From BBC China editor Carrie Gracie’s resignation over the glaring gender pay gap, to the #MeToo movement countering Hollywood’s systemic sexism, high-profile examples of gender bias has dominated the news cycle for a good few months now. But just how effective have these examples been in levelling the playing field for women in general, let alone women in work?
As more examples of women speaking out against unfairness enter the mainstream, a directly proportional number of internet trolls find cause to shut these discussions down.
The assumption is that these discussions have given women have greater access to whipping out their gender card at any negative turn in their careers.
Feminists of either gender often get accused of playing the gender card which is a new-age term for seeing sexism where there is none. In cases where sexism is implied, or subliminally exerted, this dismissive term cam shut down healthy conversation. It’s a term that comes with an in-built eyeroll and quiet tut: It’s not really sexism, sweetheart. You’re just acting out again.
Once the term ‘gender card’ is thrown out, the women and male allies who speak up about inclusion are silenced.
A new report reveals that 38% of women claim their gender was to blame for being spoken to in a patronising manner at work. Only 5% of men would say the same.
How much of this is perception and how much is cold hard fact?
This new insight comes from the Market Inspector, as per the report, ‘Gender Inequality in the Workplace’, which shows that there is still progress that needs to be made in the workplace.
In 2017, only 35% of women in the UK are in managerial positions, while when it comes to junior positions, 69% of employees are female; perhaps alluding that women are less likely to take on or be offered leadership roles.
As a result, Savoystewart.co.uk decided to find out what men and women think of each other in the workplace, and whether they blame gender inequality for the issues they experience.
This was done by extracting data from a YouGov survey which asked 1,579 adults in the UK who are working, or have previously worked, if they have experienced different scenarios at work regarding gender inequality.
Once the survey had clarified that they had experienced an uneasy situation at their place of work, the respondents were then asked if they believe their gender to have played a role.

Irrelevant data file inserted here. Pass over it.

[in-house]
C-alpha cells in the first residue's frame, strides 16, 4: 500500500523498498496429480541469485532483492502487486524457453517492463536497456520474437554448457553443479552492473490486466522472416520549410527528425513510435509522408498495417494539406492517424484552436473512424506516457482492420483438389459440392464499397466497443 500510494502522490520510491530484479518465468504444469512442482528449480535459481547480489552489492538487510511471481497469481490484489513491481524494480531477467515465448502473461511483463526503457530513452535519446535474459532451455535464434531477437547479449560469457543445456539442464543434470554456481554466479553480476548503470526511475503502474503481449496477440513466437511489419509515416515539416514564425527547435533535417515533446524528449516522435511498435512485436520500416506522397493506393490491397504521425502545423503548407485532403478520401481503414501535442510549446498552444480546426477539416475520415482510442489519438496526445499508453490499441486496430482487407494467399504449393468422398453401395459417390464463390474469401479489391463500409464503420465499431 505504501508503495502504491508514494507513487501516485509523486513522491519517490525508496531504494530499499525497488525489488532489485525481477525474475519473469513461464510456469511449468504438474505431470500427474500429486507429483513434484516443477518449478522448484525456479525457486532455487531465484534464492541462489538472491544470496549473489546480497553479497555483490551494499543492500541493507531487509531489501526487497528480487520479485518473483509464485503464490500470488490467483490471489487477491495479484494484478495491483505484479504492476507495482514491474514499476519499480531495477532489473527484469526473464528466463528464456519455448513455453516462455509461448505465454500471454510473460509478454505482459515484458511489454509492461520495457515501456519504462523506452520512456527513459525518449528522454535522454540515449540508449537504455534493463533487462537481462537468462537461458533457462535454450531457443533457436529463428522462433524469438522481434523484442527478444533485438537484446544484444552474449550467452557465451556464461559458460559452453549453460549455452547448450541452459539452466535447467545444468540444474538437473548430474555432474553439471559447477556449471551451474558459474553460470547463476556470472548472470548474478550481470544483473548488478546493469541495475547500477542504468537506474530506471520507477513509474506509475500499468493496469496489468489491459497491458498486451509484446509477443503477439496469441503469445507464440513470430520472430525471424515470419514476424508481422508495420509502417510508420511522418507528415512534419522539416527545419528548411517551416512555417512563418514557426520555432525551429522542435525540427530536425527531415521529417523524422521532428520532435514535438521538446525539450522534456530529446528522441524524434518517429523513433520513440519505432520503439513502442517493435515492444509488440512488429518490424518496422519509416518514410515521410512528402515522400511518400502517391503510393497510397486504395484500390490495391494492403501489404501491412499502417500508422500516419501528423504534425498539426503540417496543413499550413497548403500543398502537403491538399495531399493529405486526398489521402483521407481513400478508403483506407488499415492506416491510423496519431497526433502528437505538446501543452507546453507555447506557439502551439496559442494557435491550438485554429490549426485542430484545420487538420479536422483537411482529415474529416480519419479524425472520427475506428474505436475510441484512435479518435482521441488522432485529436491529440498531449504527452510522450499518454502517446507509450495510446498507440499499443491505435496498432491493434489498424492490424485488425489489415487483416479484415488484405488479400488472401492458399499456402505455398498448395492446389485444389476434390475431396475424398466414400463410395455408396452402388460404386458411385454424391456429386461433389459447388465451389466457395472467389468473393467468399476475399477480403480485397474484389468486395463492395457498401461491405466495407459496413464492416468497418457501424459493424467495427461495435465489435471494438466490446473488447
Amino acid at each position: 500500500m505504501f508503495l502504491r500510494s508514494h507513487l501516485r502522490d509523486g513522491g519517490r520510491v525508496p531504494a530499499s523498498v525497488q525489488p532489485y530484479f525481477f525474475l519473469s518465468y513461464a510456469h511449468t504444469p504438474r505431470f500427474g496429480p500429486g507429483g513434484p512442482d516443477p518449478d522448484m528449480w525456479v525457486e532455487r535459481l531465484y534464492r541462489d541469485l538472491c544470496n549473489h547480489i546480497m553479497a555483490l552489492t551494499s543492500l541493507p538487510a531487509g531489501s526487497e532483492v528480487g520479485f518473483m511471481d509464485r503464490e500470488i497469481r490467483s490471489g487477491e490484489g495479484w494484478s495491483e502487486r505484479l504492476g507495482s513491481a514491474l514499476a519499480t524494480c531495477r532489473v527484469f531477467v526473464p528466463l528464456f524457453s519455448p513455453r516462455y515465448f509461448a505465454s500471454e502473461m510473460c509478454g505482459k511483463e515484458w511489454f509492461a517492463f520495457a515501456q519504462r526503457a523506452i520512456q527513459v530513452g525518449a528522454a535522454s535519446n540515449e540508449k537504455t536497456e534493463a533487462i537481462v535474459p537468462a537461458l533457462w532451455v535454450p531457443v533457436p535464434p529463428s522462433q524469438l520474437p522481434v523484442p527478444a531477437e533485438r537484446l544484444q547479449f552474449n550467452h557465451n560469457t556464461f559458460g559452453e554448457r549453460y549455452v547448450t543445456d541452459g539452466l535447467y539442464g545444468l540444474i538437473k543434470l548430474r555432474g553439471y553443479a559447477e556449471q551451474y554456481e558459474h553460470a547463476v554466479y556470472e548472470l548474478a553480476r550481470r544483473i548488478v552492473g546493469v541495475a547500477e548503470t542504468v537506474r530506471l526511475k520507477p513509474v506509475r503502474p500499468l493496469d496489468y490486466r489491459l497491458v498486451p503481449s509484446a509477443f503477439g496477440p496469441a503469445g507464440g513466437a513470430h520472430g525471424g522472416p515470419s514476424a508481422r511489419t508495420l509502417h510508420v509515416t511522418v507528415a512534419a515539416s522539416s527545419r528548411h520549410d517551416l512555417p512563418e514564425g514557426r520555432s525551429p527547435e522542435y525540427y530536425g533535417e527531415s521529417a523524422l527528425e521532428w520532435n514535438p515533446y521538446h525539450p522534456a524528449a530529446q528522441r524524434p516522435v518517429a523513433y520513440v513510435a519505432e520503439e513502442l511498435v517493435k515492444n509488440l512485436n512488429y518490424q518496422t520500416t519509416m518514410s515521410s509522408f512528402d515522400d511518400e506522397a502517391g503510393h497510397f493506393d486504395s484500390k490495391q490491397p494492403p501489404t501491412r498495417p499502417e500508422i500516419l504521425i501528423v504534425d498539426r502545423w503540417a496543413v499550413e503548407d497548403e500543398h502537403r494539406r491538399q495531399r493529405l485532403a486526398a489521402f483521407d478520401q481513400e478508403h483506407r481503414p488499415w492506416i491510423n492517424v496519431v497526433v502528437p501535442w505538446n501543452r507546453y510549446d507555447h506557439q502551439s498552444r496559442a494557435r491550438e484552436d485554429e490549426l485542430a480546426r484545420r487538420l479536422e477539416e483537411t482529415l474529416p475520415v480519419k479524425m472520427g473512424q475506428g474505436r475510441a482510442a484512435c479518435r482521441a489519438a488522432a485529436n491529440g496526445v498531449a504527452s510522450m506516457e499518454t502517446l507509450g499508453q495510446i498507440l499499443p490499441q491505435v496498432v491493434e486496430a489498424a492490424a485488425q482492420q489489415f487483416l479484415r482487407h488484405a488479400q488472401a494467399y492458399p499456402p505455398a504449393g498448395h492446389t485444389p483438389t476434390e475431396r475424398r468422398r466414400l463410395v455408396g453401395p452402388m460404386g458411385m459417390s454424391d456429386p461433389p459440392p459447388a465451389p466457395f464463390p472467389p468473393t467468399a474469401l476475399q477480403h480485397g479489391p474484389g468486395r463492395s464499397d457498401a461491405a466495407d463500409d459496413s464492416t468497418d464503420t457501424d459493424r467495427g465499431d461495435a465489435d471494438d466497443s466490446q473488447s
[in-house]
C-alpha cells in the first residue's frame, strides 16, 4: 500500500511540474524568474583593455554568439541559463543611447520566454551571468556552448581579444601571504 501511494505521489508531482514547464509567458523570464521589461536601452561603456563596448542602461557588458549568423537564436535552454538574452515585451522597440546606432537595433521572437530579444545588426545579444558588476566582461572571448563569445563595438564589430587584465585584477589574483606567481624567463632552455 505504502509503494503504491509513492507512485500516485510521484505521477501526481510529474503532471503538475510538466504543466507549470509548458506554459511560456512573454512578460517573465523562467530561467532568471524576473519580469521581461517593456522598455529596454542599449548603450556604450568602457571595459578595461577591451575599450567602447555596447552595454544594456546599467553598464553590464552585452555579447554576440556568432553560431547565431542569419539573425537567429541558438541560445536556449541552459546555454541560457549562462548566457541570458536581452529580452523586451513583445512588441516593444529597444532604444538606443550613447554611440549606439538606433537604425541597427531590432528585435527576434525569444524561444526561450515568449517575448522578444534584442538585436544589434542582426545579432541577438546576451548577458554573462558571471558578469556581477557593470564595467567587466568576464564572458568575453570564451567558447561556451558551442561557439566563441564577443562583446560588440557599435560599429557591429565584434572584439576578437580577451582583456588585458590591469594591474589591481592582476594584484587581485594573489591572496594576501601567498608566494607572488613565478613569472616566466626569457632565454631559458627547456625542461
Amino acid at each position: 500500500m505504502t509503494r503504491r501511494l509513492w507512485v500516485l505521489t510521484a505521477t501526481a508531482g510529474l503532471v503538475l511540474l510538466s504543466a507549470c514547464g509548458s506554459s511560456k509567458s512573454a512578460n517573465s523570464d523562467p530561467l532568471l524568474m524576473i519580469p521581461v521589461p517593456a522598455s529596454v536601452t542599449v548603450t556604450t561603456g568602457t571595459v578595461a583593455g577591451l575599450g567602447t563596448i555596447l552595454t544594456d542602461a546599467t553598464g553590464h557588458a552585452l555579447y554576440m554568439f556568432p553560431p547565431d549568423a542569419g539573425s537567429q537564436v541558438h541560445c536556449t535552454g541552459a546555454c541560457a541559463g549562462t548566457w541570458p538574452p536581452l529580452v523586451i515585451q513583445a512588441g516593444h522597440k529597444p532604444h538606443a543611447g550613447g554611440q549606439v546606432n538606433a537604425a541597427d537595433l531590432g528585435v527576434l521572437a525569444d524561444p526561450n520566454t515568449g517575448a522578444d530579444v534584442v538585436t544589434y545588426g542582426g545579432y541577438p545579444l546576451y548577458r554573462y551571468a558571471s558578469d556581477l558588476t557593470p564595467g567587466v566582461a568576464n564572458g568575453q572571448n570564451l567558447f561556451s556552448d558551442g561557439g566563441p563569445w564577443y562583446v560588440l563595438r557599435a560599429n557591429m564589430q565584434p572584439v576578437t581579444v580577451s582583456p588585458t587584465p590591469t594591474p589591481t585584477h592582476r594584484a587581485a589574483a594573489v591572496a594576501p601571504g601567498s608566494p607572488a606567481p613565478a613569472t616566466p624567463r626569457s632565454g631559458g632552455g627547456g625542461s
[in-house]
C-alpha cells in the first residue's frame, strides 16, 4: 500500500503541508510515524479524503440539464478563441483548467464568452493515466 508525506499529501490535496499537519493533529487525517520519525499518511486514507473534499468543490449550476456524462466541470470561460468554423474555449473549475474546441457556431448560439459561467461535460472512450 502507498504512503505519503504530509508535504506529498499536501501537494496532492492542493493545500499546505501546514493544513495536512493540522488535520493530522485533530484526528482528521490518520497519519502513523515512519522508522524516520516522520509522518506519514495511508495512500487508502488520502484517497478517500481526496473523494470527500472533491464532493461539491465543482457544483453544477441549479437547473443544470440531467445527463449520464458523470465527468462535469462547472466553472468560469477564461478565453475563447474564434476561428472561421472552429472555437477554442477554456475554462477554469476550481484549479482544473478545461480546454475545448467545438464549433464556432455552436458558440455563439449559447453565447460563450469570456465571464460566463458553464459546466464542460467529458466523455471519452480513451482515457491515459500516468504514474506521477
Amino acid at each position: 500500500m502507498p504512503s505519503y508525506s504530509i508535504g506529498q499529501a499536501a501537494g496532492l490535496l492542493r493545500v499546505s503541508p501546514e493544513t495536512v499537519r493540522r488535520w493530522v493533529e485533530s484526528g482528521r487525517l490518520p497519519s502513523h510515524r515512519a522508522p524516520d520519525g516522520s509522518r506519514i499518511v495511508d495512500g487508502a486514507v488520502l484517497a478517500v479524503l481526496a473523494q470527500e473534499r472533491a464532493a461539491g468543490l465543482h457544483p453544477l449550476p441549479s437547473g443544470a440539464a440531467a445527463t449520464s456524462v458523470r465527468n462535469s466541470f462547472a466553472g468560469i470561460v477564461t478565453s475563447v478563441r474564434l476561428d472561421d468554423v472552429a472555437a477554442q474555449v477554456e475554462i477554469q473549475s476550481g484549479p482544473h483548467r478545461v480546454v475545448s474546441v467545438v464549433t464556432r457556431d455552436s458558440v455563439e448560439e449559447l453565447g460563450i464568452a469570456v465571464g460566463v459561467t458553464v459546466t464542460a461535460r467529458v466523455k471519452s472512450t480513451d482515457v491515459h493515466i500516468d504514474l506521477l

When asked if they have ever been spoken to in a patronising way, 57% of the male respondents and 63% of females said they had. Yet, when asked if they believe the reason they’ve been spoken to in a patronising is because of their gender, 6% of men said yes, while 38% of women say it’s by virtue of being female.
The respondents were also asked if they have been spoken over or ignored in meetings, and the number of women (41%) and men (42%) responding affirmatively was almost equal. However, when asked if they believe gender was to blame, 30% of women said yes, while only 5% of men responded said the same.
Whether perception or reality, Savoystewart.co.uk MD Darren Best believes that the research highlights that more needs to be done to bring women on the same pedestal as men.
“Women who are being told they are not capable of doing certain tasks purely because of their gender is not only discriminatory but can make them feel uncomfortable and doubtful of their own capabilities.”
The same piece of research revealed that when it comes to promotions, 56% of men tend to have more opportunities than the 44% of women who said the same. However, when asked if a promotion had occurred because of their gender, it is interesting to note that both men and women did not agree that their gender contributed towards a promotion.
However, 20% of women claim their gender was to blame when given less complex tasks compared to people on the same level.
Is gender inequality situational?
According to Dr. Elisabeth Kelan, a researcher from Kings College, “Instead of denying gender discrimination, workers acknowledge it can happen but construct it as singular events that happened in the past, placing the onus on women to overcome such obstacles.”
This suggests that gender bias may be yet another symptom of cultural relativity. The power to define the issue and what needs to be done still falls on who does and doesn’t have control.
As long as men are the dominant group that can “name, describe, construct and continue our cultural institutions with their patriarchal biases,” women will continue to be at the sidelines in a conversation that clearly involves them. This is what professor Leslie Bender finds in her research.
This is a universal social construct that explains why women across “cultural chasms” share the same experience of being on the outside looking in within every aspect of society.
Yes, we’re seeing women rise among the highest corporate echelons in the world. Yes, we’ve had female prime minister and presidents around the world. Yes, this is progress. But male power determines the extent to which women have penetrated the highest levels of science, medicine, law, politics and beyond. Until women have real say in forging their own paths in a world where validation doesn’t come solely from their male peers, issues like the gender pay and promotion gap will persist.
For real equality, women must have equal access to executive-level positions, from which truly game-changing decisions are made.
This could also explain why when in doubt, when left questioning why certain career decisions such as pay rises and promotions are made for them, women tend to pull out the gender card.
Some may even say rightly so.